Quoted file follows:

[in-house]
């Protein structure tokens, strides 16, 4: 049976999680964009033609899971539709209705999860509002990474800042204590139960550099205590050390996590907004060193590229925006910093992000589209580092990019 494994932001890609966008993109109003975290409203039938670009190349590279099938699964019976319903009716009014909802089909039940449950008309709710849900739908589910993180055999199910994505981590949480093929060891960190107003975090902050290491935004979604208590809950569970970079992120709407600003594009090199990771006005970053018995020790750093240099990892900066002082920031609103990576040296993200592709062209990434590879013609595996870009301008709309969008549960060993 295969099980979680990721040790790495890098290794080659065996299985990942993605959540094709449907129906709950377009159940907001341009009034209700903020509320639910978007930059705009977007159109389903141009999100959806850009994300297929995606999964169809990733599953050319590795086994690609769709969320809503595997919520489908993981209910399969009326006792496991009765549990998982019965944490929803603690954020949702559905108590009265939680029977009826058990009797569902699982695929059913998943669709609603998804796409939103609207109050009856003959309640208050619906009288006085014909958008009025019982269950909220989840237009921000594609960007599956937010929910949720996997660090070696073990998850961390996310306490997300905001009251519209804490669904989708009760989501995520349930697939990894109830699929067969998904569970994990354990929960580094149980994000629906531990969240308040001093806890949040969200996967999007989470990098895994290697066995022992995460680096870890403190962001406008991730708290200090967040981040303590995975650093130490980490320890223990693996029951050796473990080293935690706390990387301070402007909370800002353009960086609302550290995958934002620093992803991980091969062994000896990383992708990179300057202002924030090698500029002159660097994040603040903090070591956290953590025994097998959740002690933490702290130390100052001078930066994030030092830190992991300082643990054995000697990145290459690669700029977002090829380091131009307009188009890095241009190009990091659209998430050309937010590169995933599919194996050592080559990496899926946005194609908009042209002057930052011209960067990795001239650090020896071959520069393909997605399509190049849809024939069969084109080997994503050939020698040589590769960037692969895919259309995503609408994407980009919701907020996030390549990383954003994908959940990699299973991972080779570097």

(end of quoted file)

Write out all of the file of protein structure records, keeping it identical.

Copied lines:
[in-house]
């Protein structure tokens, strides 16, 4: 049976999680964009033609899971539709209705999860509002990474800042204590139960550099205590050390996590907004060193590229925006910093992000589209580092990019 494994932001890609966008993109109003975290409203039938670009190349590279099938699964019976319903009716009014909802089909039940449950008309709710849900739908589910993180055999199910994505981590949480093929060891960190107003975090902050290491935004979604208590809950569970970079992120709407600003594009090199990771006005970053018995020790750093240099990892900066002082920031609103990576040296993200592709062209990434590879013609595996870009301008709309969008549960060993 295969099980979680990721040790790495890098290794080659065996299985990942993605959540094709449907129906709950377009159940907001341009009034209700903020509320639910978007930059705009977007159109389903141009999100959806850009994300297929995606999964169809990733599953050319590795086994690609769709969320809503595997919520489908993981209910399969009326006792496991009765549990998982019965944490929803603690954020949702559905108590009265939680029977009826058990009797569902699982695929059913998943669709609603998804796409939103609207109050009856003959309640208050619906009288006085014909958008009025019982269950909220989840237009921000594609960007599956937010929910949720996997660090070696073990998850961390996310306490997300905001009251519209804490669904989708009760989501995520349930697939990894109830699929067969998904569970994990354990929960580094149980994000629906531990969240308040001093806890949040969200996967999007989470990098895994290697066995022992995460680096870890403190962001406008991730708290200090967040981040303590995975650093130490980490320890223990693996029951050796473990080293935690706390990387301070402007909370800002353009960086609302550290995958934002620093992803991980091969062994000896990383992708990179300057202002924030090698500029002159660097994040603040903090070591956290953590025994097998959740002690933490702290130390100052001078930066994030030092830190992991300082643990054995000697990145290459690669700029977002090829380091131009307009188009890095241009190009990091659209998430050309937010590169995933599919194996050592080559990496899926946005194609908009042209002057930052011209960067990795001239650090020896071959520069393909997605399509190049849809024939069969084109080997994503050939020698040589590769960037692969895919259309995503609408994407980009919701907020996030390549990383954003994908959940990699299973991972080779570097």